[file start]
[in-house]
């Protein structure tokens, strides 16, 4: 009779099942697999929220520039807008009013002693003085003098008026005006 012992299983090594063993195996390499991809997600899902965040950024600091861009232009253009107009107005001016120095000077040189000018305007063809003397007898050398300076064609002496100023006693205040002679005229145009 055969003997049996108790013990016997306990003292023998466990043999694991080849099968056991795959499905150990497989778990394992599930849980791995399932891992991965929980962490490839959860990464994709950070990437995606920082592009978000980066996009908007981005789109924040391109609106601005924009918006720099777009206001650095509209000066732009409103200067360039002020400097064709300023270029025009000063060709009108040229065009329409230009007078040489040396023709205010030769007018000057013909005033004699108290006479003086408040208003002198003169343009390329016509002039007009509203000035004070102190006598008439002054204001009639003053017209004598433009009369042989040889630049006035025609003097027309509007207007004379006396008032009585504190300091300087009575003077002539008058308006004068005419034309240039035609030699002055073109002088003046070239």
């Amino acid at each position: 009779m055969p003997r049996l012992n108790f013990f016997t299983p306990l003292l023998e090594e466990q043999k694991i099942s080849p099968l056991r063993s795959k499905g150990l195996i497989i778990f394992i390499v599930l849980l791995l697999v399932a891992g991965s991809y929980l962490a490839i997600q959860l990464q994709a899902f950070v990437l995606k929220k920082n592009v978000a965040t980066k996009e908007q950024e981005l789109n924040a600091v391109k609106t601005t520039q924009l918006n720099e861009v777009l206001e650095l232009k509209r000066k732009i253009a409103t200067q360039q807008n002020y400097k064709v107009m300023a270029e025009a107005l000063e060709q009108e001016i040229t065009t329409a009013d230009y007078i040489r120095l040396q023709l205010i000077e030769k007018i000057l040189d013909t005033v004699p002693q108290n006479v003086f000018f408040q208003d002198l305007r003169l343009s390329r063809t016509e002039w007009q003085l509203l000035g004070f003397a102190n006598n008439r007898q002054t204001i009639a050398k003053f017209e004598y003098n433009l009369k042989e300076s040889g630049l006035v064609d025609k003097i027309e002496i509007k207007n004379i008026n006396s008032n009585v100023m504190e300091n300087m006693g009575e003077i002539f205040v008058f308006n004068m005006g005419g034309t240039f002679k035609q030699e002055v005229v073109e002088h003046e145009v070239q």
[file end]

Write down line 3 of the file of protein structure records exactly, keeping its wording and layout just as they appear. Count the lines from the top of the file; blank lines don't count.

């Amino acid at each position: 009779m055969p003997r049996l012992n108790f013990f016997t299983p306990l003292l023998e090594e466990q043999k694991i099942s080849p099968l056991r063993s795959k499905g150990l195996i497989i778990f394992i390499v599930l849980l791995l697999v399932a891992g991965s991809y929980l962490a490839i997600q959860l990464q994709a899902f950070v990437l995606k929220k920082n592009v978000a965040t980066k996009e908007q950024e981005l789109n924040a600091v391109k609106t601005t520039q924009l918006n720099e861009v777009l206001e650095l232009k509209r000066k732009i253009a409103t200067q360039q807008n002020y400097k064709v107009m300023a270029e025009a107005l000063e060709q009108e001016i040229t065009t329409a009013d230009y007078i040489r120095l040396q023709l205010i000077e030769k007018i000057l040189d013909t005033v004699p002693q108290n006479v003086f000018f408040q208003d002198l305007r003169l343009s390329r063809t016509e002039w007009q003085l509203l000035g004070f003397a102190n006598n008439r007898q002054t204001i009639a050398k003053f017209e004598y003098n433009l009369k042989e300076s040889g630049l006035v064609d025609k003097i027309e002496i509007k207007n004379i008026n006396s008032n009585v100023m504190e300091n300087m006693g009575e003077i002539f205040v008058f308006n004068m005006g005419g034309t240039f002679k035609q030699e002055v005229v073109e002088h003046e145009v070239q």